The Hero MotoCorp pavilion at Auto Expo, the Indian auto industry’s schmoozefest, has a busy crowd – most of them attracted by the XPulse 200 adventure bike. The ushers in their bright red dresses beside the scooters and bikes are a striking contrast against the white facade, decorated with thousands of green saplings.
Everything looks perfect, except that Hero, the world’s largest bike maker by volumes, doesn’t have an electric vehicle – not even a concept – on display. This at a time EVs are becoming cheaper faster than ever before and a practical alternative to petrol-fired vehicles. The pivot towards EVs is expected to be sharper in the months and years ahead as prices of lithium-ion (Li-Ion) batteries plummet, while its efficiency and longevity increases.
At the heart of this upcoming change is India’s two-wheeler industry – the largest in the world selling 18 million vehicles every year – which few are talking about. Much of the limelight in electric mobility is hogged by a few car and bus makers. “It’s not only in EVs, the media tends to write more about four-wheelers. That’s the general trend, (even though) the larger part of mobility in India is two-wheelers,” says Pawan Munjal, chairman and managing director of Hero MotoCorp.
Munjal, who wants to build Hero MotoCorp into a transportation technology company rather than just be a commuter bike maker, EV is the segment to bet on — Hero’s investment of over Rs 200 crore in Ather, an electric two-wheeler startup from Bengaluru, is a promise in that direction. “We have close to 30% stake in that company, we are putting our money where the mouth is. We believe in the future of EVs around the globe and in India,” says Munjal.
Inside its own stable, too, Hero MotoCorp is working on a few models. “We are experimenting. It is just not enough to have the electric vehicles in the showrooms. It should fulfil customer needs otherwise people won’t buy them,” says Markus Braunsperger, its chief technology officer.
On his EV to-do list are: fully electric bikes, hybrid two-wheelers, boosting power through capacitors, and new technologies like recharging the battery while riding or braking the vehicle. “It is not about a single solution… you need a bunch of solutions,” says Braunsperger, a BMW veteran of more than two decades.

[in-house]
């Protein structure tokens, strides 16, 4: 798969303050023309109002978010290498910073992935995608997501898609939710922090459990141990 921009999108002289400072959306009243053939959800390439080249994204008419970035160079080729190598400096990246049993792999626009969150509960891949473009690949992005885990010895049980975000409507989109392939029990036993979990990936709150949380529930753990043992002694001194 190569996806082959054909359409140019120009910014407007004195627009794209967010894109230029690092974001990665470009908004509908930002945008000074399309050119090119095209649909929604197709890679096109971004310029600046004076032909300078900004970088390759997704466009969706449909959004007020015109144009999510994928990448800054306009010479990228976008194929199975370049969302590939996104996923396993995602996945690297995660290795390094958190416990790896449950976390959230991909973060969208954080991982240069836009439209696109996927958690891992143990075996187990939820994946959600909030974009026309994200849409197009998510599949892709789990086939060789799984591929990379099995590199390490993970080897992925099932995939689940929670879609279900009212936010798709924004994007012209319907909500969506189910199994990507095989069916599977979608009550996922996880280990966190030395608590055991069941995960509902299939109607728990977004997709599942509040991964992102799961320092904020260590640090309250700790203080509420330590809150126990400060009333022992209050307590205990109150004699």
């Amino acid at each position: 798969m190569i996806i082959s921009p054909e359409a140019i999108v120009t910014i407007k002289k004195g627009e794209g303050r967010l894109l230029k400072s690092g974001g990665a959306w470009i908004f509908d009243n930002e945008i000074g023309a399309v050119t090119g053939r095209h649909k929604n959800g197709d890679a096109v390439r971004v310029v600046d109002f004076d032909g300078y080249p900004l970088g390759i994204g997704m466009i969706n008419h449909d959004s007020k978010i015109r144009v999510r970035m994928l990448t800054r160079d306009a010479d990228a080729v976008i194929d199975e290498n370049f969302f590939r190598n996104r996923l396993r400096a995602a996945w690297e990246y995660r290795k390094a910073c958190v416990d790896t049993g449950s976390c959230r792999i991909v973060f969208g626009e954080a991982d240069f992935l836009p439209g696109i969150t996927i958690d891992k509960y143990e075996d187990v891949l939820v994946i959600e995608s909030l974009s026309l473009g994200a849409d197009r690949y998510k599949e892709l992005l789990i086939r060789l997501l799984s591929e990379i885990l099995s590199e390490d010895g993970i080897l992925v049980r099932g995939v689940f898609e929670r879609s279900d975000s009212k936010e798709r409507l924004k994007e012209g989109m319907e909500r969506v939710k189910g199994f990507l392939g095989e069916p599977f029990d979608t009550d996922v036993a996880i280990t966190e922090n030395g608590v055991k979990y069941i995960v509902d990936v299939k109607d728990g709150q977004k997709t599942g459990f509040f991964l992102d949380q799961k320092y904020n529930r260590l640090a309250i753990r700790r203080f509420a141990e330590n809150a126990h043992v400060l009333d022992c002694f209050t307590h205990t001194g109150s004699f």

For Hero, in the EV segment, the focus will largely be on the commuter segment. “This gives us additional opportunities, but it has to make business sense,” Braunsperger says, without fussing much on the lack of infrastructure.
Market watchers believe that two-wheelers will help grow the EV segment – after all, sales of two-wheelers in India outpace those of cars 5:1 (cars sell about three million a year). “We will see electric two-wheelers as a way to adapt proclivity of electric mobility in India, instead of forced adoption through four-wheelers,” says Rebecca Lindland, senior director and executive analyst at California-based vehicle valuation and auto research firm, Kelley Blue Book.
Others agree. “It will take some time but two-wheelers will take off much faster than cars,” says Abdul Majeed, partner at audit and consulting firm PwC India. “In the next two to three years, a lot of electric scooters will be sold.”
Niti Aayog in a May 2017 report, mentioned that two-wheelers – both private and fleet – will have a quicker adoption of electric mobility. Consultancy KPMG suggests that electric two-wheelers’ adoption will precede that of buses and cars.
According to industry group Auto Component Manufacturers Association and Munich consultancy Roland Berger, 44,000 electric two-wheelers were sold in 2016-17, more than double the previous year, in India. A lot of the credit goes to Li-ion batteries.
‘Low Maintenance’, not ‘No Maintenance’
Hero Electric, started by Pawan Munjal’s cousin Vijay Munjal and not a subsidiary of Hero MotoCorp, rolled out its first electric bicycle in 2001. It bombed. “The mopeds were going out of the market. We hoped to bridge the gap between cycles and scooters,” says Vijay’s son and Hero Electric managing director Naveen.
The prices were very high and they were powered by lead-acid batteries, which were not only expensive but also had a lower power output and a shorter lifespan. Result? A stunted adoption.